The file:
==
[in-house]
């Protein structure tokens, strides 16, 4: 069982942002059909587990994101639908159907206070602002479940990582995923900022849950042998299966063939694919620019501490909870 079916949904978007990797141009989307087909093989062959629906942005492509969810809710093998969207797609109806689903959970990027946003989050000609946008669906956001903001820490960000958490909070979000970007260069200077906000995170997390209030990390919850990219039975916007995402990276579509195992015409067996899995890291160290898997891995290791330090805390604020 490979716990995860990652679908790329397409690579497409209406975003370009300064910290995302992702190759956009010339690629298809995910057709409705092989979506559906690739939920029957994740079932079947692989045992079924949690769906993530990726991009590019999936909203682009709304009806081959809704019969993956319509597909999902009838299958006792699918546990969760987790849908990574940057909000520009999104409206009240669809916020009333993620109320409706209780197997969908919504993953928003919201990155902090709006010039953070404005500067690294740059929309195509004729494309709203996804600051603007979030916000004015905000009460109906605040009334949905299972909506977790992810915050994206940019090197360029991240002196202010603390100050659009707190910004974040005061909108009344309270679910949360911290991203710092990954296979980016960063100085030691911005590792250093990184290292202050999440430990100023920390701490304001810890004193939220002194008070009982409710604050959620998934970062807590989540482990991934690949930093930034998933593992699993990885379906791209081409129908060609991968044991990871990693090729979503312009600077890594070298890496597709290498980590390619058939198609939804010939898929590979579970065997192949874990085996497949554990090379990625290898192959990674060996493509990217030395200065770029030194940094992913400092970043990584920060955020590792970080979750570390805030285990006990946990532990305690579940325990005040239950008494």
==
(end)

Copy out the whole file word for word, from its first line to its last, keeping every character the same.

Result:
[in-house]
């Protein structure tokens, strides 16, 4: 069982942002059909587990994101639908159907206070602002479940990582995923900022849950042998299966063939694919620019501490909870 079916949904978007990797141009989307087909093989062959629906942005492509969810809710093998969207797609109806689903959970990027946003989050000609946008669906956001903001820490960000958490909070979000970007260069200077906000995170997390209030990390919850990219039975916007995402990276579509195992015409067996899995890291160290898997891995290791330090805390604020 490979716990995860990652679908790329397409690579497409209406975003370009300064910290995302992702190759956009010339690629298809995910057709409705092989979506559906690739939920029957994740079932079947692989045992079924949690769906993530990726991009590019999936909203682009709304009806081959809704019969993956319509597909999902009838299958006792699918546990969760987790849908990574940057909000520009999104409206009240669809916020009333993620109320409706209780197997969908919504993953928003919201990155902090709006010039953070404005500067690294740059929309195509004729494309709203996804600051603007979030916000004015905000009460109906605040009334949905299972909506977790992810915050994206940019090197360029991240002196202010603390100050659009707190910004974040005061909108009344309270679910949360911290991203710092990954296979980016960063100085030691911005590792250093990184290292202050999440430990100023920390701490304001810890004193939220002194008070009982409710604050959620998934970062807590989540482990991934690949930093930034998933593992699993990885379906791209081409129908060609991968044991990871990693090729979503312009600077890594070298890496597709290498980590390619058939198609939804010939898929590979579970065997192949874990085996497949554990090379990625290898192959990674060996493509990217030395200065770029030194940094992913400092970043990584920060955020590792970080979750570390805030285990006990946990532990305690579940325990005040239950008494």